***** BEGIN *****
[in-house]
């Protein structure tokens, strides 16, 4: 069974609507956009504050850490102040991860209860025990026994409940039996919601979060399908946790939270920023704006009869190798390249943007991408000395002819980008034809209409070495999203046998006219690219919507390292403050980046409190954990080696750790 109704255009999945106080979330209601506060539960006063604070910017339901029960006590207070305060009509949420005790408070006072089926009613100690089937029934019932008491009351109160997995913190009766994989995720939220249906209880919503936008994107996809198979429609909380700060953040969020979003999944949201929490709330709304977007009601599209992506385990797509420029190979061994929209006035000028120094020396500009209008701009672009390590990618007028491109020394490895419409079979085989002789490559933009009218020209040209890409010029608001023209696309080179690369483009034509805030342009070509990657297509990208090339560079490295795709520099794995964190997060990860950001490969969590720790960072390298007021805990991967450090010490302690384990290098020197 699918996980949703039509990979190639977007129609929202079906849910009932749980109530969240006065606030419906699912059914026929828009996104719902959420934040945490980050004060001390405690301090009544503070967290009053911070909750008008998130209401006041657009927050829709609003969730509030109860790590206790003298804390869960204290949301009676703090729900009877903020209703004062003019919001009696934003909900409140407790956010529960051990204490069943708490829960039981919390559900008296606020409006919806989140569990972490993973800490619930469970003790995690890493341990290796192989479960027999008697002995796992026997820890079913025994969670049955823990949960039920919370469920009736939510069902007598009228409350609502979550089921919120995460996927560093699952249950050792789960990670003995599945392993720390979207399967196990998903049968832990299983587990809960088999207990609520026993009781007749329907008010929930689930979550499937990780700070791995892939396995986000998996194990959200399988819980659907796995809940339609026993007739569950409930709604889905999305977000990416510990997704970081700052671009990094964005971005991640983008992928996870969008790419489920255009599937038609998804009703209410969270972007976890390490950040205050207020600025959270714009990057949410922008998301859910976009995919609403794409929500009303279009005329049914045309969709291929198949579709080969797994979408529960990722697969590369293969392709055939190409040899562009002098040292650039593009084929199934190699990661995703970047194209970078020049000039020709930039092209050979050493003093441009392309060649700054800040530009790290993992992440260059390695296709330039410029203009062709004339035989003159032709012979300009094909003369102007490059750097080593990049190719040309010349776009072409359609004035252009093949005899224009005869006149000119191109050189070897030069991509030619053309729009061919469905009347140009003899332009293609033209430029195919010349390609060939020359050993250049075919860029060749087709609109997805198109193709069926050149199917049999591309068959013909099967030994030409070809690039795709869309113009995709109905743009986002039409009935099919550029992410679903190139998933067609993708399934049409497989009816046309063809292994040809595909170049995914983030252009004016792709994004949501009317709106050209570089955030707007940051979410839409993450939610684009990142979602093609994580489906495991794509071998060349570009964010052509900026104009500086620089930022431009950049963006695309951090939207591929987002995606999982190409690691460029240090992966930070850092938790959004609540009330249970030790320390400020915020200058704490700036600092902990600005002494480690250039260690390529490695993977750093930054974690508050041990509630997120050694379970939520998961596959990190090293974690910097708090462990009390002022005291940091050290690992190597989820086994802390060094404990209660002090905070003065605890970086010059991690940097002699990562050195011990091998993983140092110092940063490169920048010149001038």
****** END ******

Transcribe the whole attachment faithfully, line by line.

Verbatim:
[in-house]
């Protein structure tokens, strides 16, 4: 069974609507956009504050850490102040991860209860025990026994409940039996919601979060399908946790939270920023704006009869190798390249943007991408000395002819980008034809209409070495999203046998006219690219919507390292403050980046409190954990080696750790 109704255009999945106080979330209601506060539960006063604070910017339901029960006590207070305060009509949420005790408070006072089926009613100690089937029934019932008491009351109160997995913190009766994989995720939220249906209880919503936008994107996809198979429609909380700060953040969020979003999944949201929490709330709304977007009601599209992506385990797509420029190979061994929209006035000028120094020396500009209008701009672009390590990618007028491109020394490895419409079979085989002789490559933009009218020209040209890409010029608001023209696309080179690369483009034509805030342009070509990657297509990208090339560079490295795709520099794995964190997060990860950001490969969590720790960072390298007021805990991967450090010490302690384990290098020197 699918996980949703039509990979190639977007129609929202079906849910009932749980109530969240006065606030419906699912059914026929828009996104719902959420934040945490980050004060001390405690301090009544503070967290009053911070909750008008998130209401006041657009927050829709609003969730509030109860790590206790003298804390869960204290949301009676703090729900009877903020209703004062003019919001009696934003909900409140407790956010529960051990204490069943708490829960039981919390559900008296606020409006919806989140569990972490993973800490619930469970003790995690890493341990290796192989479960027999008697002995796992026997820890079913025994969670049955823990949960039920919370469920009736939510069902007598009228409350609502979550089921919120995460996927560093699952249950050792789960990670003995599945392993720390979207399967196990998903049968832990299983587990809960088999207990609520026993009781007749329907008010929930689930979550499937990780700070791995892939396995986000998996194990959200399988819980659907796995809940339609026993007739569950409930709604889905999305977000990416510990997704970081700052671009990094964005971005991640983008992928996870969008790419489920255009599937038609998804009703209410969270972007976890390490950040205050207020600025959270714009990057949410922008998301859910976009995919609403794409929500009303279009005329049914045309969709291929198949579709080969797994979408529960990722697969590369293969392709055939190409040899562009002098040292650039593009084929199934190699990661995703970047194209970078020049000039020709930039092209050979050493003093441009392309060649700054800040530009790290993992992440260059390695296709330039410029203009062709004339035989003159032709012979300009094909003369102007490059750097080593990049190719040309010349776009072409359609004035252009093949005899224009005869006149000119191109050189070897030069991509030619053309729009061919469905009347140009003899332009293609033209430029195919010349390609060939020359050993250049075919860029060749087709609109997805198109193709069926050149199917049999591309068959013909099967030994030409070809690039795709869309113009995709109905743009986002039409009935099919550029992410679903190139998933067609993708399934049409497989009816046309063809292994040809595909170049995914983030252009004016792709994004949501009317709106050209570089955030707007940051979410839409993450939610684009990142979602093609994580489906495991794509071998060349570009964010052509900026104009500086620089930022431009950049963006695309951090939207591929987002995606999982190409690691460029240090992966930070850092938790959004609540009330249970030790320390400020915020200058704490700036600092902990600005002494480690250039260690390529490695993977750093930054974690508050041990509630997120050694379970939520998961596959990190090293974690910097708090462990009390002022005291940091050290690992190597989820086994802390060094404990209660002090905070003065605890970086010059991690940097002699990562050195011990091998993983140092110092940063490169920048010149001038």